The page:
The last letter I shared from Ann’s husband, James Fraser to Aunt Bess was written in 1862 when he was a newly wed. https://acompellinglifeblog.wordpress.com/2020/08/19/letter-9-march-30-1862-anns-man-has-no-news

As previously, James is brief in his communication but he gets his point across in this letter in his rather formal and flowery way of writing, “we were led to believe that long ere now we might dispense with letters and deliver our communications verbally but since you have not made up your mind to brave the billions of the broad Atlantic we will still hope to see you safe among us in possession of your health God permits.

The phrase “the billions of the broad Atlantic” is very descriptive and indicates that he understands why Aunt Bess might be fearful to embark on the journey to be with her family.

Letter from James Fraser to Aunt Bess February 17, 1865

20 Kaine Letter February 17, 1865

Transcribed from the original by Kerrin Churchill January 4, 2020 James Fraser to Miss Elizabeth Keane  (Aunt Bess) from Morris to Freshford, Kilkenny, Ireland

Dear Aunt

There has been a break in our correspondence so soon after its commencement occasioned by letters sent to you by your friends there by which we were led to believe that long ere now we might dispense with letters and deliver our communications verbally but since you have not made up your mind to brave the billions of the broad Atlantic we will still hope to see you safe among us in possession of your health God permits. Our winter is very severe this season and snow is deep and as we have to feed our cattle the feed is scarce. I suppose it would amuse you to see horses and sleighs passing over the frozen snow at a speed far exceeding that of a wagon in summer but still it is very useful in its way. When you come to America I will give you a sleigh ride to try how you would like it. I have not much news of any importance to communicate. 

Write soon. I remain yours

James Fraser

The Farmers Home Winter 1863 Currier and Ives

James apologized for not writing sooner as he was expecting to see her in person. I can imagine James looking out the window of his farm house on a cold snowy February day wondering what to write to Aunt Bess, a woman so far away who he has never met. He shared that he is worried about feeding his cattle due to the harsh winter.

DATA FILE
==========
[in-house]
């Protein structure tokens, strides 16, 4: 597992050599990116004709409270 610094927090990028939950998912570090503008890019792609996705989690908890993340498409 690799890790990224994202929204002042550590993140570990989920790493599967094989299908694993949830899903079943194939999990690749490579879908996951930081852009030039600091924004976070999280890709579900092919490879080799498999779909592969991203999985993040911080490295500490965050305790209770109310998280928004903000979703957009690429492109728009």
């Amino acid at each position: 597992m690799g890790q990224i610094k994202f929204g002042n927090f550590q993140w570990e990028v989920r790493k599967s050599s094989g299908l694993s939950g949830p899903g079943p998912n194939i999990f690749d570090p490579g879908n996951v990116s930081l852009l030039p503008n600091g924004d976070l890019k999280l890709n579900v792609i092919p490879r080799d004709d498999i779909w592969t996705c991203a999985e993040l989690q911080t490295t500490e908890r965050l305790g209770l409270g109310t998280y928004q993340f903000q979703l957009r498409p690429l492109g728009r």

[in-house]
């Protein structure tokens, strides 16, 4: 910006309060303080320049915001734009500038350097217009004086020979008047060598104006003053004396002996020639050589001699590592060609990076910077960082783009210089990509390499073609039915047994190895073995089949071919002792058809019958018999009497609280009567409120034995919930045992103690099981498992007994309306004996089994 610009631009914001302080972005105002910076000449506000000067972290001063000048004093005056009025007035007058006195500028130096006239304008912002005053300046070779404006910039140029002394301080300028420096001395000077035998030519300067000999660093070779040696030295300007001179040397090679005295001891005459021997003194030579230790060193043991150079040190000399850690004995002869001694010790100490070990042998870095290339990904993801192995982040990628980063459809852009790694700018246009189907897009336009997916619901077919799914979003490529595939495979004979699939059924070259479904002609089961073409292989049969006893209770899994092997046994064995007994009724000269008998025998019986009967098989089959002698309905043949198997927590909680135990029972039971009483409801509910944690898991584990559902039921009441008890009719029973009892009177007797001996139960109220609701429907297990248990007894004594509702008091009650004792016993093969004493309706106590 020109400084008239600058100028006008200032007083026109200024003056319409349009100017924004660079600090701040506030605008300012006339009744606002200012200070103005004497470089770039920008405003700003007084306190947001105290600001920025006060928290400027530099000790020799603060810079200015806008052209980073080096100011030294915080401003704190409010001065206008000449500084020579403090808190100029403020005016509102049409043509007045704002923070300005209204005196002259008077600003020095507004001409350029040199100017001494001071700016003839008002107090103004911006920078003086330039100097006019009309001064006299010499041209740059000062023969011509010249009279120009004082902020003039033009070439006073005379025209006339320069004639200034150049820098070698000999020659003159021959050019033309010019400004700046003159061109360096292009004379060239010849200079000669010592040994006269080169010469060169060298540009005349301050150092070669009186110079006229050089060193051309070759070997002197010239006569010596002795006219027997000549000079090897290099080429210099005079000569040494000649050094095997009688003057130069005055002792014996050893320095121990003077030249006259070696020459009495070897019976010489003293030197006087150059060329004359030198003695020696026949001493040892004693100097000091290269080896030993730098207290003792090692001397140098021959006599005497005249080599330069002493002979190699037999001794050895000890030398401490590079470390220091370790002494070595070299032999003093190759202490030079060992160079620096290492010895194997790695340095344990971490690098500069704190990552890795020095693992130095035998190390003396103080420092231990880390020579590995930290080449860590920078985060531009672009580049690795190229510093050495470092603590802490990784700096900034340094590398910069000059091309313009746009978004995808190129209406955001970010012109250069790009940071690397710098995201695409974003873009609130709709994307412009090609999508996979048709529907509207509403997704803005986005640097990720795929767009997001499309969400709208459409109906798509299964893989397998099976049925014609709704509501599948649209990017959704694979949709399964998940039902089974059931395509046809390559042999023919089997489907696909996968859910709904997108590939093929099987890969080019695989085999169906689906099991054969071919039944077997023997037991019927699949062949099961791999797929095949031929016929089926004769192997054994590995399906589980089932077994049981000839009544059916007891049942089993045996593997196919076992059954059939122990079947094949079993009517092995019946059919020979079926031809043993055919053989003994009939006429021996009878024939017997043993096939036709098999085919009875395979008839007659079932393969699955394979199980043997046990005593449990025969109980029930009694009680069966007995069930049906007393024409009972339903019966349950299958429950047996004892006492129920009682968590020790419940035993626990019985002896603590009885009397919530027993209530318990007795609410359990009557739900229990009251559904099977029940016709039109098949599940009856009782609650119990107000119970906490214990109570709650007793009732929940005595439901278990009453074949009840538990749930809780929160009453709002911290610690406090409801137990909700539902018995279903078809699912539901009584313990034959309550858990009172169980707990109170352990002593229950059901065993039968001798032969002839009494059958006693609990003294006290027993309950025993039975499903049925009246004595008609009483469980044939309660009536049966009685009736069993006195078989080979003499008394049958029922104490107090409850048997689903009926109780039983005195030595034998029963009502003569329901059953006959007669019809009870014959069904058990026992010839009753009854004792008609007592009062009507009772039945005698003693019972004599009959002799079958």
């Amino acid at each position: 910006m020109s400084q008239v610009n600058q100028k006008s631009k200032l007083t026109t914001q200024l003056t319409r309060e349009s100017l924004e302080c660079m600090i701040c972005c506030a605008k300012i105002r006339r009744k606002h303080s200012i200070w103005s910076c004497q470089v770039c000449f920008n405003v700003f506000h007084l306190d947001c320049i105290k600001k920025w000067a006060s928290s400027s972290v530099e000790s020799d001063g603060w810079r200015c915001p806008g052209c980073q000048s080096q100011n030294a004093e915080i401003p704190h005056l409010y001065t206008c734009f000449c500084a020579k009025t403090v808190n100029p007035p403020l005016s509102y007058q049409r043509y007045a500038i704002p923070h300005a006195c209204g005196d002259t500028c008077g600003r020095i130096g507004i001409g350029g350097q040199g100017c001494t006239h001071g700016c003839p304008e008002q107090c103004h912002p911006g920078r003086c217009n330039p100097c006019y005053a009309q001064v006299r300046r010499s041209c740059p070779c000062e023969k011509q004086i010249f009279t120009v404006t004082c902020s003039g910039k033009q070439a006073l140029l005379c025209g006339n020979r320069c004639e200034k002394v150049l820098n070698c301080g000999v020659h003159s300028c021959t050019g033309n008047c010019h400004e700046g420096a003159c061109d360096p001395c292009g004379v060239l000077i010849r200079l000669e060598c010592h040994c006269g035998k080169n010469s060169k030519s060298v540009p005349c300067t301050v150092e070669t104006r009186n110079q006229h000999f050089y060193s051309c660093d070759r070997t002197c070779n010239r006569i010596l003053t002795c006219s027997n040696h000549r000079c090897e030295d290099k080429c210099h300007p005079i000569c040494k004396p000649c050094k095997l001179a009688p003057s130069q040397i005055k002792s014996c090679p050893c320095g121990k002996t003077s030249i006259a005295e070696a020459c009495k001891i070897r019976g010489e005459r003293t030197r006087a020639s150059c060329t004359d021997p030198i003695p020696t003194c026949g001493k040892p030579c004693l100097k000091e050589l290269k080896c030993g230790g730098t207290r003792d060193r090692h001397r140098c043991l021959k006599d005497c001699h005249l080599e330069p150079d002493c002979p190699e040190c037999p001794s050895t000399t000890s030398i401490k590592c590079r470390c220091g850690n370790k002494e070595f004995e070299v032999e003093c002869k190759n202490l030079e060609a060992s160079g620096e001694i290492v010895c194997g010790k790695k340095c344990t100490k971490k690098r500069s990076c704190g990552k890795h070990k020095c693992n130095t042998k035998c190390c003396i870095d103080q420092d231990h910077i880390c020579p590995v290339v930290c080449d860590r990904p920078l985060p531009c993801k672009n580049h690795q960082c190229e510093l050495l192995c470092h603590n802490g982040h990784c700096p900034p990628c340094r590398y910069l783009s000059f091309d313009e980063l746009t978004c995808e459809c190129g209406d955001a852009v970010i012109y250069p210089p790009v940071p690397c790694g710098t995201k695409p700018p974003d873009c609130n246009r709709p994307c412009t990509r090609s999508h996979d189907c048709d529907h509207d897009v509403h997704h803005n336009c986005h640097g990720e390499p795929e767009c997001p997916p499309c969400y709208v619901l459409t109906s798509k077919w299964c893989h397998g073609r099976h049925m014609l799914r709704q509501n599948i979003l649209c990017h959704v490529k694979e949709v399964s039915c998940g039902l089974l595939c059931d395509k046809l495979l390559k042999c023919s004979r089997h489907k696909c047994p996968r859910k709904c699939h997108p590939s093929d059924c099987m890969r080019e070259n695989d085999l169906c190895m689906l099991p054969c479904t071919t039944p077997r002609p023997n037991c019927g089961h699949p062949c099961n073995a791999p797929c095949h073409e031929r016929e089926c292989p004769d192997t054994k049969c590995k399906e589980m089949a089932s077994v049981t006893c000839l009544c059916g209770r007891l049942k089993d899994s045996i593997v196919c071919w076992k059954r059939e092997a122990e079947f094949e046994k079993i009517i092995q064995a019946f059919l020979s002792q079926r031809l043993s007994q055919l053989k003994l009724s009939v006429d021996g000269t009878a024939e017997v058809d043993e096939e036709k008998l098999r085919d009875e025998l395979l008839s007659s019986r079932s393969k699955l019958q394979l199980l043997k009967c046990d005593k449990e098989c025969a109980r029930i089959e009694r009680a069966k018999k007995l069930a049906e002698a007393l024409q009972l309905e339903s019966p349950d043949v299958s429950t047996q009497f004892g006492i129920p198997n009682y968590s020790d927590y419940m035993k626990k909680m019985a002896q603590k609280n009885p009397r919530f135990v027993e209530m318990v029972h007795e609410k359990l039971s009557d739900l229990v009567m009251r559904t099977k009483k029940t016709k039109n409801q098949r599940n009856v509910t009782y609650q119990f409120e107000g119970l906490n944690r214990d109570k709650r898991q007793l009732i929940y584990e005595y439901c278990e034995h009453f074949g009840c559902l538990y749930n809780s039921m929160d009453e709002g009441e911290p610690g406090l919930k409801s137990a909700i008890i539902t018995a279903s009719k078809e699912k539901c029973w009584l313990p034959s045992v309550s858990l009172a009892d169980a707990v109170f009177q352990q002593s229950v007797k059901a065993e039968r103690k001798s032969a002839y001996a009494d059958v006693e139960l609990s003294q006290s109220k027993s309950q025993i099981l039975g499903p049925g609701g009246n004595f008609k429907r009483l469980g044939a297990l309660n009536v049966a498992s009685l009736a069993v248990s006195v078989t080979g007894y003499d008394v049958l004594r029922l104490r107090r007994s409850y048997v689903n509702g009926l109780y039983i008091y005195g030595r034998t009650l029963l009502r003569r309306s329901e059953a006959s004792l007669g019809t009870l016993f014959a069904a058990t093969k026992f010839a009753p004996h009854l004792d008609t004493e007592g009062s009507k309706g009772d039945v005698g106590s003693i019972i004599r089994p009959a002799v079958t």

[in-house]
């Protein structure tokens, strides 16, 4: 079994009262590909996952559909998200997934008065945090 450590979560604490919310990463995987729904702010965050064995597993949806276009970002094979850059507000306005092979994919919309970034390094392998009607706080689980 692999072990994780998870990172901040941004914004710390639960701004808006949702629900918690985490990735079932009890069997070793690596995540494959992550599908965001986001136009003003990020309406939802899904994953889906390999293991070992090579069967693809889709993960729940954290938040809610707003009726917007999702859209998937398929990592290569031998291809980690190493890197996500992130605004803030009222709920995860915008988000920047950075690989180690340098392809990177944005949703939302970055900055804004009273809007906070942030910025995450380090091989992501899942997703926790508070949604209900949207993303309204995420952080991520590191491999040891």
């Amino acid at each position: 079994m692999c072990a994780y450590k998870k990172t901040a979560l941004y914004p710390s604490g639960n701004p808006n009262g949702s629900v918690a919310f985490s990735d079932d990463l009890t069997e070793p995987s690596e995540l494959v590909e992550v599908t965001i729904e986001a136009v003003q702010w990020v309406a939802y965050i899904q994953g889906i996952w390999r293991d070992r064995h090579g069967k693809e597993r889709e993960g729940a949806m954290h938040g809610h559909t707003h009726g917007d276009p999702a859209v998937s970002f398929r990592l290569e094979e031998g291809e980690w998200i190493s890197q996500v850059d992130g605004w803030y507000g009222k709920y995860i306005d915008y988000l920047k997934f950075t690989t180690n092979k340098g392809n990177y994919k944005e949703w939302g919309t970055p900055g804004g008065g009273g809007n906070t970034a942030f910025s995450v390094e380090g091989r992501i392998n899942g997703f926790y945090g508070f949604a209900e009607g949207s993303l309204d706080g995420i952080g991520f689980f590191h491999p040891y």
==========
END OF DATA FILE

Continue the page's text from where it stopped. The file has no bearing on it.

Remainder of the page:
Perhaps a horse drawn sleigh was passing by and gave him an idea. Aunt Bess would not have seen such a sight in Freshford as Ireland has a temperate climate and snow is rare in the south. Definitely not enough for a horse and sleigh! He wondered if she might find it fun and offered to give her a ride when she comes to “America”. A reminder that Canada’s Confederation would not happen for two more years!

3 thoughts on “Letter #20 February 17, 1865: Let Me Take You on a Sleigh Ride

  1. I can say from experience that the Canadian winter is a shock to a European and in the 19th century immigrants from Freshford, Ireland, must have found it hard to endure, especially when they had animals to feed as well. Perhaps it wasn’t just the Atlantic that was keeping Aunt Bess at home! The mystery thickens as to whether she will ever make it to America.

    Liked by 1 person

  2. Love the way you inhabit the characters and vividly imagine them for us with James, a man of few words, not knowing what to say to Aunt Bess possibly seeing a horse and sleigh passing by and discovering something to add to his letter. Also love the artwork of the period that you’ve added bringing the story further to life for us.

    Liked by 1 person

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